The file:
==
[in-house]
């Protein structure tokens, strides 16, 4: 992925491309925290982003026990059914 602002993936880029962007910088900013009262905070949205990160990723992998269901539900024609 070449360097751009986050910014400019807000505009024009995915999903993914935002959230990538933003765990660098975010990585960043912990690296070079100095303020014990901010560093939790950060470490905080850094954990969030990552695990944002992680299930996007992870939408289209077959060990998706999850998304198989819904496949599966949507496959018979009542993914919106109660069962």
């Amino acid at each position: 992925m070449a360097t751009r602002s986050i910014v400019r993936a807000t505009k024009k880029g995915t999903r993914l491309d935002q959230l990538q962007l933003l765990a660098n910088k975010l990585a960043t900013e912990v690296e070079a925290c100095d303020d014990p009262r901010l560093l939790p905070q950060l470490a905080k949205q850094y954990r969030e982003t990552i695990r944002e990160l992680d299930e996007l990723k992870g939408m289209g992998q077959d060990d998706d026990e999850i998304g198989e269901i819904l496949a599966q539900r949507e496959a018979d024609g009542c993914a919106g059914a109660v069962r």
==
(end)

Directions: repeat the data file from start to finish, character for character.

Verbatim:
[in-house]
């Protein structure tokens, strides 16, 4: 992925491309925290982003026990059914 602002993936880029962007910088900013009262905070949205990160990723992998269901539900024609 070449360097751009986050910014400019807000505009024009995915999903993914935002959230990538933003765990660098975010990585960043912990690296070079100095303020014990901010560093939790950060470490905080850094954990969030990552695990944002992680299930996007992870939408289209077959060990998706999850998304198989819904496949599966949507496959018979009542993914919106109660069962």
């Amino acid at each position: 992925m070449a360097t751009r602002s986050i910014v400019r993936a807000t505009k024009k880029g995915t999903r993914l491309d935002q959230l990538q962007l933003l765990a660098n910088k975010l990585a960043t900013e912990v690296e070079a925290c100095d303020d014990p009262r901010l560093l939790p905070q950060l470490a905080k949205q850094y954990r969030e982003t990552i695990r944002e990160l992680d299930e996007l990723k992870g939408m289209g992998q077959d060990d998706d026990e999850i998304g198989e269901i819904l496949a599966q539900r949507e496959a018979d024609g009542c993914a919106g059914a109660v069962r």